Another Spielberg Epic
Steven Spielberg has always been something of a humanist in his film making. Setting aside the blockbusters of ET, Raiders of the Lost Ark and of course, Jaws, we also have Amistad, Saving Private Ryan and Schindler’s List. Lincoln falls firmly into the second category, being something of an historical biopic, concentrating on the abolishment of slavery during the American Civil War. Just a word of warning though, this film is littered with historical inaccuracies, so should not be relied upon to provide absolute facts about everything that happened during the turbulent four months leading up to the end of President Lincoln’s term of office.
It should be remembered that the Civil War was as much about economic pressures as as any political power struggle. The Southern States relied upon black slave labour to bolster their fragile agricultural economy, while the richer Northern states considered themselves closer to civilised western Europe and saw slavery as a barrier to acceptance into the great trading powers. There can be no doubt that Abraham Lincoln did more to end slavery than any other American. Before the 13th Amendment (the key to making slaves free men by abolishing the right to consider people as property) Lincoln had already freed many slaves under the Emancipation Act, but their freedom was not guaranteed after the end of the civil war. It is quite chilling when you think that just 150 years ago, a civilised country could still have four million slaves and bonded “unfree” persons and it was only in 1995 that the final state actually ratified the amendment, although to all intends and purposes, slavery had ended by 1870.
Daniel Day-Lewis quite rightly won both a Golden Globe and Oscar for his portrayal of the aging president while the supporting cast including Sally Field as the First Lady and Tommy Lee Jones as Republican Congressman and fervent anti-slave campaigner Thaddeus Stevens both received nominations for Academy Awards as well. Day-Lewis is known as a character actor and really did become Lincoln for the duration of the filming of the project. If I have a criticism, it would be that he is almost too familiar in the role, failing to create that invisible barrier that leaders and politicians seem to radiate around them. I feel that even in the informal atmosphere then prevailing, that a president would not be so unassuming and approachable. The utter exhaustion of a man faced with reuniting a split and scarred country is however, brilliantly communicated.
The cast is actually pretty huge, but as it is split across different areas of action, it remains quite easy to recognise who is who. There are a number of discrete locations, with only a few characters moving out of their geographical area. The White House is the territory of the First Lady and she rules it with an iron fist, keeping servants and her surviving children rigidly in line, despite the more relaxed nature of her husband. Most of the political wrangling takes place in and around the House of Representatives. It is here that alliances both within Abraham’s Republican Party and also a little further afield are cemented. Unlike normal political bills, an amendment to the American Constitution requires a two thirds majority and Lincoln did not have this. His agents therefore must seek to improve his chances of getting the amendment passed by offering what today we would consider bribes to undecided members of the house.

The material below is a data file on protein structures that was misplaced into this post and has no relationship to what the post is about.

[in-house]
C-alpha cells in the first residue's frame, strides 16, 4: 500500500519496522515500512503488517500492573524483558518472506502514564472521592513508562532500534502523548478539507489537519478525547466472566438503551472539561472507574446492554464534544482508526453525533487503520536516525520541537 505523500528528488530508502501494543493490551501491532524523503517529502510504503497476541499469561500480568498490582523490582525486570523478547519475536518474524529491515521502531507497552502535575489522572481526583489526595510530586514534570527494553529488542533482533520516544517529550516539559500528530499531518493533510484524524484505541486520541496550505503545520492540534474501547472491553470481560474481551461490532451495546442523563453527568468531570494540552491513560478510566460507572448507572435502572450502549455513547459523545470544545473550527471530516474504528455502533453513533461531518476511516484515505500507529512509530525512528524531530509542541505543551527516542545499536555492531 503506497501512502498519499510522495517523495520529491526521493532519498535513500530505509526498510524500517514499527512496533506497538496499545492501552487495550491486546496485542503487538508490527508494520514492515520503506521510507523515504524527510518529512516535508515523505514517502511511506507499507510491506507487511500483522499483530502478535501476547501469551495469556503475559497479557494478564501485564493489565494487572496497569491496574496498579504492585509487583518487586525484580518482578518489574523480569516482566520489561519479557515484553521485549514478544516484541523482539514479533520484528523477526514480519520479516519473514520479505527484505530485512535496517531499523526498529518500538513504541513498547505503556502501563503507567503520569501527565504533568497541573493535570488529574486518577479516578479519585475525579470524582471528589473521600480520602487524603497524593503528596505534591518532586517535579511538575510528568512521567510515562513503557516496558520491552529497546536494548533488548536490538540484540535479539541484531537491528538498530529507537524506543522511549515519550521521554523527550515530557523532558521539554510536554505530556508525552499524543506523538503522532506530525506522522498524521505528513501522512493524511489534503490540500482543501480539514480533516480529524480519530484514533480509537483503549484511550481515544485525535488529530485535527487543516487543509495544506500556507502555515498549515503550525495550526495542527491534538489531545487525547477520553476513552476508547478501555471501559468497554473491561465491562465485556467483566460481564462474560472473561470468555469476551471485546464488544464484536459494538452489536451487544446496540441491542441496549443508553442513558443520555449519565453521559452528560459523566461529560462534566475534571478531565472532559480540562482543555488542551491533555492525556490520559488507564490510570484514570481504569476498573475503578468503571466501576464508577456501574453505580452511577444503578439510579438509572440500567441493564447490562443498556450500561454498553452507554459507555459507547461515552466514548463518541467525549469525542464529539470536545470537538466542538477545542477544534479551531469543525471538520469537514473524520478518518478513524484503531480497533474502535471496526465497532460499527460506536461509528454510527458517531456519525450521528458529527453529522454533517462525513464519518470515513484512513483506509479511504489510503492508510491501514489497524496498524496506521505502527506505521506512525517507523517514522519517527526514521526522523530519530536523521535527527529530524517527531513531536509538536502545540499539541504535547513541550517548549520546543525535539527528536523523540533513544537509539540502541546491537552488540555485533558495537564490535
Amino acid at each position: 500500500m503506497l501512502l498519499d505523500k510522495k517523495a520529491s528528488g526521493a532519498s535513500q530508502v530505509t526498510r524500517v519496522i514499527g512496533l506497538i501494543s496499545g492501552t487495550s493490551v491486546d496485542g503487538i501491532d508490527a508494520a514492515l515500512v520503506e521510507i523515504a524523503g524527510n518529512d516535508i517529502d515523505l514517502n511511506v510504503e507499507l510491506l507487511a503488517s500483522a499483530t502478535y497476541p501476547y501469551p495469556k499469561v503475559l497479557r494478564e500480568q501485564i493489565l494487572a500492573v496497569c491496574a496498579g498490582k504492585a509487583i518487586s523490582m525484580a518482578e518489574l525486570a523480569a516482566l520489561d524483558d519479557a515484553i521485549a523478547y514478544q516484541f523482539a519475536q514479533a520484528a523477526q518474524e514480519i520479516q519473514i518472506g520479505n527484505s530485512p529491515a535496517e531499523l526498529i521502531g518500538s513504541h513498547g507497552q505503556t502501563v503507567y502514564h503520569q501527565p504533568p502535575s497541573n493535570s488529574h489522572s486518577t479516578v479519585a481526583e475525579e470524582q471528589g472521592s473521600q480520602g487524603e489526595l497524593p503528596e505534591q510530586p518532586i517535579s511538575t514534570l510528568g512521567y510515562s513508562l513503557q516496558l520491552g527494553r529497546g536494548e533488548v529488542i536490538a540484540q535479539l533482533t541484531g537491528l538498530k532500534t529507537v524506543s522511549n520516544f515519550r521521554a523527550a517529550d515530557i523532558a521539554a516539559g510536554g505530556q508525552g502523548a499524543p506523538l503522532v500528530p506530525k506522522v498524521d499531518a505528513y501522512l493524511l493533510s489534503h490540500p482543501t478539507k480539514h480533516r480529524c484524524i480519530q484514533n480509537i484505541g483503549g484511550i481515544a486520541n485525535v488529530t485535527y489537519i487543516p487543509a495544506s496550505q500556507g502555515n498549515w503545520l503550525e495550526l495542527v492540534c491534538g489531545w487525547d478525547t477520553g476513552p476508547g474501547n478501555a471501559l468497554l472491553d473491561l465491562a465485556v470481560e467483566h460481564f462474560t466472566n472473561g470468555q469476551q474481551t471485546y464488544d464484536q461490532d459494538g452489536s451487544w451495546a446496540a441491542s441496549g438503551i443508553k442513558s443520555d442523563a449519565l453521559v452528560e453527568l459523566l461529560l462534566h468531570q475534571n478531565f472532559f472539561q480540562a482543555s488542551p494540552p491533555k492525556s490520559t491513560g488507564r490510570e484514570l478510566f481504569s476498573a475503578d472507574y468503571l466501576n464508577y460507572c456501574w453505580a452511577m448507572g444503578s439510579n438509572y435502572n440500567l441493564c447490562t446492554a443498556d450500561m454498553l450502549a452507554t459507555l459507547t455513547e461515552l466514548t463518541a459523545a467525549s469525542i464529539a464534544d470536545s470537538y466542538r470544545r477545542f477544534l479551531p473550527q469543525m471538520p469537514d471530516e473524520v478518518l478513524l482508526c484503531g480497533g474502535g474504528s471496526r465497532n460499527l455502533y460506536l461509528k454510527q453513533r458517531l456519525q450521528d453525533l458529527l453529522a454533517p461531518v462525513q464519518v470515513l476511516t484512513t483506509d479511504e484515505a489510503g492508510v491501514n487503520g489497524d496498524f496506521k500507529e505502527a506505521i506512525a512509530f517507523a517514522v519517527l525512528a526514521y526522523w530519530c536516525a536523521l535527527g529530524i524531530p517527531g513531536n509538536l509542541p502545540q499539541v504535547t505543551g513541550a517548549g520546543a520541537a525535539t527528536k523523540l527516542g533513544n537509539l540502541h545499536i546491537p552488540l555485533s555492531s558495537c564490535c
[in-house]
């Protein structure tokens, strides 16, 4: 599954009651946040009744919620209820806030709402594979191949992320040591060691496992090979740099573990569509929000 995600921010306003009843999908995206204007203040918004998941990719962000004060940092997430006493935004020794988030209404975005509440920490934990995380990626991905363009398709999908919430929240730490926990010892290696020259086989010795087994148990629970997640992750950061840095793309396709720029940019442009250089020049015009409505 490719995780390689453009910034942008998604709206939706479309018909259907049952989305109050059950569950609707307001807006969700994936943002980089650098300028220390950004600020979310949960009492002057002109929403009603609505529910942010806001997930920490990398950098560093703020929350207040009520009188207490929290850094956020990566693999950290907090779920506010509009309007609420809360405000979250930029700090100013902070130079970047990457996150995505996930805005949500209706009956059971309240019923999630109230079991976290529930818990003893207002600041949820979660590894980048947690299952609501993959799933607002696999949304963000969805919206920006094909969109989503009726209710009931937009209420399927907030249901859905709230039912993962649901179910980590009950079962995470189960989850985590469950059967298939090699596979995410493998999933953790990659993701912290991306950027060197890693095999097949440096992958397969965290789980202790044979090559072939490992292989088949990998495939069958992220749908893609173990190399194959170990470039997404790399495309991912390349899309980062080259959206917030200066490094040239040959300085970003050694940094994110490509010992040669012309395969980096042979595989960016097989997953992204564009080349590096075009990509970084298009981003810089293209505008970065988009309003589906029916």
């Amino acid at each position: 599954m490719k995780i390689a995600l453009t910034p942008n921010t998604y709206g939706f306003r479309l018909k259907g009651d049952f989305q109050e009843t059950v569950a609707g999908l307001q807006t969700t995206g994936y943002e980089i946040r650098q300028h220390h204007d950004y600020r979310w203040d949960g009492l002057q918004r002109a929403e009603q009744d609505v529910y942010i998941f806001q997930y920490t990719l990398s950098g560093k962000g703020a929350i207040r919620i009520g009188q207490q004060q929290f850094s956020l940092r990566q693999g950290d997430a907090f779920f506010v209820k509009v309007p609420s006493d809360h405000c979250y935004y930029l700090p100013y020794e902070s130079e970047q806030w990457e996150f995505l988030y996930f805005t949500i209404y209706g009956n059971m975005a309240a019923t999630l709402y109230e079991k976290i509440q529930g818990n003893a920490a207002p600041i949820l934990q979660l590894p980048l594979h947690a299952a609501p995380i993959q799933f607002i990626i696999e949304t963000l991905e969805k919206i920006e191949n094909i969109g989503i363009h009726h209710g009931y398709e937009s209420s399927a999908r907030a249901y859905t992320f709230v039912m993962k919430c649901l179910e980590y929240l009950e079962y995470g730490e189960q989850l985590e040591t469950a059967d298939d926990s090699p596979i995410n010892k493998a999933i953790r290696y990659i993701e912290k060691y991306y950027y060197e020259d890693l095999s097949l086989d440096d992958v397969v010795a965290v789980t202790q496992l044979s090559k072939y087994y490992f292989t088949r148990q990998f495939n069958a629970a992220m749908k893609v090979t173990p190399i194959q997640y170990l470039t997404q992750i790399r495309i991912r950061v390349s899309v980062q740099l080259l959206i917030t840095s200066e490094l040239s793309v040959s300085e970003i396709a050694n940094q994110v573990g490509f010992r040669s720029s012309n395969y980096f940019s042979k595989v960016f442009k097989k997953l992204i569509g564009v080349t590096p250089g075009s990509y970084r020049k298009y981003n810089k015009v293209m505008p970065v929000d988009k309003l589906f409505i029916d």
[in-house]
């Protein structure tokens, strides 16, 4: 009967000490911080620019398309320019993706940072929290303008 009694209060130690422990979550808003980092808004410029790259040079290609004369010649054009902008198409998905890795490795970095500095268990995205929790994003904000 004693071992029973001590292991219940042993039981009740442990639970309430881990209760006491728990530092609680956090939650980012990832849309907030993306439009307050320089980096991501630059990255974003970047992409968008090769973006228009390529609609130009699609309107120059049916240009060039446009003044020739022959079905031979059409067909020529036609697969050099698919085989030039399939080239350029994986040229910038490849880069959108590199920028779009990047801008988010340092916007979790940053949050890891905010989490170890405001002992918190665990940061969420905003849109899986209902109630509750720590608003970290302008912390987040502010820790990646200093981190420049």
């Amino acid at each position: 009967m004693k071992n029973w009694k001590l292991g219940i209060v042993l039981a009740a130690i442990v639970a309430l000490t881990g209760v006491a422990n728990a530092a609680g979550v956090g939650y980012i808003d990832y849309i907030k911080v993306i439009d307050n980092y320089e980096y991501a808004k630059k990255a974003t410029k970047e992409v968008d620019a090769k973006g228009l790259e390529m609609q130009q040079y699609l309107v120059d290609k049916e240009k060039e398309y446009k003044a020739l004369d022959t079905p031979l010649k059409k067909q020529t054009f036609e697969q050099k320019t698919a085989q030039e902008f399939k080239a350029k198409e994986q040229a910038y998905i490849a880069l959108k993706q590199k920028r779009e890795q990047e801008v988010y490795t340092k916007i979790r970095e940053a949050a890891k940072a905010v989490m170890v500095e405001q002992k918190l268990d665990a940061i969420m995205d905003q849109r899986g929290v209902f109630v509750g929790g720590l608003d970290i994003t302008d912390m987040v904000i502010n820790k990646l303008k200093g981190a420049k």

Set against this backdrop is the senseless destruction of men and property of the civil war. While the politicians negotiated and argued, their fellow countrymen continued to slaughter one another and destroy anything they could not use for themselves. Following the death of one if their children years earlier, the Lincolns' are not keen for any more of their children to join the fight, but both young Tad and law student Robert want to join the cause and it is only President Lincoln’s veto that delays Robert’s entry into the fray.
It is not much of a spoiler to say that the 13th Amendment made it into the constitution or that Lincoln was killed during a visit to the theatre just a few days after accepting the surrender of the Confederate commanders. The majority of this movie surrounds the build-up to these momentous events and does so without resorting to sensationalism or moving too far from the truth and therein, at least for me, lays the problem. This film fails to excite or enthral me. Maybe my lack of interest in the American Civil War or early
American politics is to blame, but I found the pace of the movie to be extremely ponderous and it failed to ignite any passion for the subject in the way that both Schindler’s List and Amistad managed. The various time compressions and more importantly, historical inaccuracies (or at least, so I am led to believe) rob this film of some if its authentic credentials, leaving basically a very slow moving, albeit beautifully made political thriller with little or meaning outside of America.
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